New Mexico asks National Guard to work as substitute teachers to keep classrooms open
In a sunny classroom in Pojoaque Valley Middle School, northern New Mexico, a class of lively teenagers is doing a group reading exercise. Specialist Austin Alt paces around, peering over their shoulders. It's his second day as a substitute teacher, and his arrival came as a surprise.
"I went to one of my classes, and I saw him there. I was kind of shocked at first," says Joshua Villalobos, 14.
As of this week, 78 members of the New Mexico National Guard have begun work as substitute teachers. They are responding to a call from Governor Michelle Lujan Grisham, who also asked state employees to volunteer in an effort to keep schools open during an acute shortage of teachers exacerbated by the omicron wave of COVID-19.
Alt is 25 and has no teaching experience, usually working as a technician in the laboratories at Los Alamos. He says he volunteered after seeing his younger brothers struggle with remote learning.
"The online stuff just doesn't get to them correctly," he says, and many children don't have access to a fast internet connection. "And as well, people may have to leave children at home, like — alone. Like, that's not the safe thing to do."
Alt says he had a few hours of training and a background check before his first assignment — teaching band class. He did not feel fully prepared.
"I was anxious. I didn't know what to expect," he says. But the students were kind to him, "welcoming me in and very respectful and such as well. They showed me a lot about learning music," he laughs. "It was a learning experience on both ends."
The students say they like Alt, and have no problem with a soldier subbing if it means the school stays open. During the omicron wave, there have been even fewer teachers than usual.
"It's pretty stressful," says Villalobos. He didn't learn much during remote learning and says returning to school was hard. "I was kind of nervous. Like, we got there, I didn't talk to nobody, none of us really knew each other. Like, if the teacher called on me I wasn't really going to know what she's talking about." He now feels much more confident.
School principal Mario Vigil says the poorest students suffer the most when school closes. The 2021 Kids Count data book says New Mexico ranks 48th in the country in child poverty. The nonprofit Feeding America says one in five children here face hunger.
"It was very difficult for our students to be home alone," he says. "We have families who are working class families who have one, possibly two, sometimes three jobs, and they're busy working and putting food on the table."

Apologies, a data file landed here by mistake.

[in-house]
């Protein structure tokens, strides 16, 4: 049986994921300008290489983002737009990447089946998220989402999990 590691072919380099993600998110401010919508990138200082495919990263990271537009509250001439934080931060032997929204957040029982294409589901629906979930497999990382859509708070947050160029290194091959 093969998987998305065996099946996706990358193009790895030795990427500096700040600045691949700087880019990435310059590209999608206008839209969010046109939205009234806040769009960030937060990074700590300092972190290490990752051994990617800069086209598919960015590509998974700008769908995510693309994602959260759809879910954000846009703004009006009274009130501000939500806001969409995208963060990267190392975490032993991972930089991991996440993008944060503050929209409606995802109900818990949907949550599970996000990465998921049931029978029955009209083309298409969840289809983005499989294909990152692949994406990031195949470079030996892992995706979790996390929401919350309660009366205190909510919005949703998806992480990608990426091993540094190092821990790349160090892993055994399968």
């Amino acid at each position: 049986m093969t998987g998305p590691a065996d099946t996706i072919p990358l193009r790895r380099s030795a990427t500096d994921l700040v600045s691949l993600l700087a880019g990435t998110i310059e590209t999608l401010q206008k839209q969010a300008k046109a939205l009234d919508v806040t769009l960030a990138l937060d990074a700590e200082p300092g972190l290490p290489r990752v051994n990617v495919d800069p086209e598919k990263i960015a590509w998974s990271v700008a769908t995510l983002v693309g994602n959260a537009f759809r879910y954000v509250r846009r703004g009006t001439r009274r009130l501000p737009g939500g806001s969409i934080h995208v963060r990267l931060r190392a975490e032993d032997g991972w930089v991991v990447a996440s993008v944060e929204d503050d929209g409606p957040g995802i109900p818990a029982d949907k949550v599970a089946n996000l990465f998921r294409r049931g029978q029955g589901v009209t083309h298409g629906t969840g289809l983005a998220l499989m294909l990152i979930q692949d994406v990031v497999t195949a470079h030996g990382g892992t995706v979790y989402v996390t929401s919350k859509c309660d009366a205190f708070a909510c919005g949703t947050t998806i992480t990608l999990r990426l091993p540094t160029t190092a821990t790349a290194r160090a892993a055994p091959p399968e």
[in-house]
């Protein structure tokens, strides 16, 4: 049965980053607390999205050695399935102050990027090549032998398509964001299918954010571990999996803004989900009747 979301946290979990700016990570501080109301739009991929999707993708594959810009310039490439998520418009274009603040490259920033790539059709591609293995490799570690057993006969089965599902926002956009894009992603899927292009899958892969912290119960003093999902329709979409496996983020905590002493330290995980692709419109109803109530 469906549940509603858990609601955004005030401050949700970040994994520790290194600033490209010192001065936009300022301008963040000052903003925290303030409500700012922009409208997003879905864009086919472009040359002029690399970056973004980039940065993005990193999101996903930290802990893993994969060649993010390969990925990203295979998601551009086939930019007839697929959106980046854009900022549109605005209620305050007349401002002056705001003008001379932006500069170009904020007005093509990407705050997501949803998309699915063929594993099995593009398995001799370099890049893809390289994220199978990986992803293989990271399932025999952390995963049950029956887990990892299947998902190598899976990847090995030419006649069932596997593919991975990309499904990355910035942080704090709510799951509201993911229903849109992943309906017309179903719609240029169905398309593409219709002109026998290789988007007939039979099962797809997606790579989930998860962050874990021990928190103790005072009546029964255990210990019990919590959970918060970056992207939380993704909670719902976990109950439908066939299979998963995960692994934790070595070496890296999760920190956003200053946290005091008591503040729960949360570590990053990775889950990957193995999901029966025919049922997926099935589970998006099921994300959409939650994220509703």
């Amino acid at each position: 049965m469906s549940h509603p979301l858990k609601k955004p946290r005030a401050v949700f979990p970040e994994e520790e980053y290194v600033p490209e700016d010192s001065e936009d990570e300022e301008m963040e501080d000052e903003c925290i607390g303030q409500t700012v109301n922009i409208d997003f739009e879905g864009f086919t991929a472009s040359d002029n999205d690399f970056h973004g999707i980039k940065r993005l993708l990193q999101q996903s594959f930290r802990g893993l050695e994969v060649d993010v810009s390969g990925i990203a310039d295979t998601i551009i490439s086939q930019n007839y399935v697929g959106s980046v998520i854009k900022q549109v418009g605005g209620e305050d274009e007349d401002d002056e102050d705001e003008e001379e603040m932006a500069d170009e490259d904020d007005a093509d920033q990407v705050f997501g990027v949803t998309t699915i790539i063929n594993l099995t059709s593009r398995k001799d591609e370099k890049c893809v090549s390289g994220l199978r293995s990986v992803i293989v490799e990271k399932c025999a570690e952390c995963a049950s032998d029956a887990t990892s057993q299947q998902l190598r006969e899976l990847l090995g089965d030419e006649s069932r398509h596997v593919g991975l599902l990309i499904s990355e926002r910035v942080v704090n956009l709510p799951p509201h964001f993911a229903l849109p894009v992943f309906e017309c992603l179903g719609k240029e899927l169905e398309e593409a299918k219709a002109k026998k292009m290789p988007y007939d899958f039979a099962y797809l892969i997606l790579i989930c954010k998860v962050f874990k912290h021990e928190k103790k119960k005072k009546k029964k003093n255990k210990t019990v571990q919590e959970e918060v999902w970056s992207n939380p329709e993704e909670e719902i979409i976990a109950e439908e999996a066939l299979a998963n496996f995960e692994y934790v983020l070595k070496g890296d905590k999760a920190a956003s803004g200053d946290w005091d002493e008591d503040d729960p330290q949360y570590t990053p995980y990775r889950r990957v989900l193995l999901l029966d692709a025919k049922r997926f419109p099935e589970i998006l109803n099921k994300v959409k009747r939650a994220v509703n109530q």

But keeping school open is getting harder as more teachers retire or quit, ground down by remote learning and by dealing with students affected by loneliness, hardship or grief.
"We're asking them to be counselors," says Vigil, "we're asking them to be teachers, we're asking them to be caretakers. It's taxing for teachers, and I can see how our teachers are getting burnt out."
Secretary of Education Kurt Steinhaus praises teachers who adapted to the pandemic. "Those teachers stepped up to the plate and put in extra hours, worked weekends," he says. But as the months stretched out, "our teachers are saying, I'm tired. I've been on this emotional wagon here so long that I just can't continue. And so it is really tough out there."
He says there is now a shortfall of more than 1,000 teachers which is, "the biggest challenge as far as numbers we've ever had," with the number more than doubling since before the pandemic began.
When Steinhaus took the job last year, he told the governor he wanted to do everything he possibly could to keep schools open, firstly to try to improve academic achievement. "In areas with high poverty, the student achievement dropped dramatically when we went to fully remote," he says.
And secondly, and more importantly, the, "social, emotional side, the mental health, the behavioral health, there's lots of words for it. But it's how kids are feeling about themselves."
Inviting the National Guard and state employees into schools is, he concedes, a "crisis measure," but worthwhile because, "some kids, family is not stable, but school is stable. There's a person they can depend on, there's food. And in many of our schools, it's breakfast and lunch."
Not everyone agrees that minimally trained volunteers are the solution.
"I thought it was a nice gesture, but I think it's completely impractical," says Jennifer Barnwell, a teacher in the town of Carrizozo. "The only way it's going to be a help is if these people can plan their curriculum, meet the standards, know how to run a classroom effectively with classroom management, if they can meet these kids' emotional needs, I mean, are they going to do that?"
Others, who work to reduce criminal convictions and incarceration of young people, have raised concerns about military personnel in classrooms. Activist Xiuhtecutli Soto from the New Mexico Youth Justice Coalition says in an email he feels the initiative, "may be detrimental to the youth due to the fact it can be used as a method to militarize and police young people further."
There are plans to recruit and retain qualified teachers. Gov. Michelle Lujan Grisham has proposed a big pay rise for educators. New Mexico ranks 32nd nationwide in average salary for teachers. But right now, during this crisis, the governor has volunteered to be a substitute teacher herself.
"What is happening to our children right now is possibly going to impact them for many, many years," says Steinhaus. "And we've got to work really hard to make sure that they're connected on an emotional level with at least one adult."
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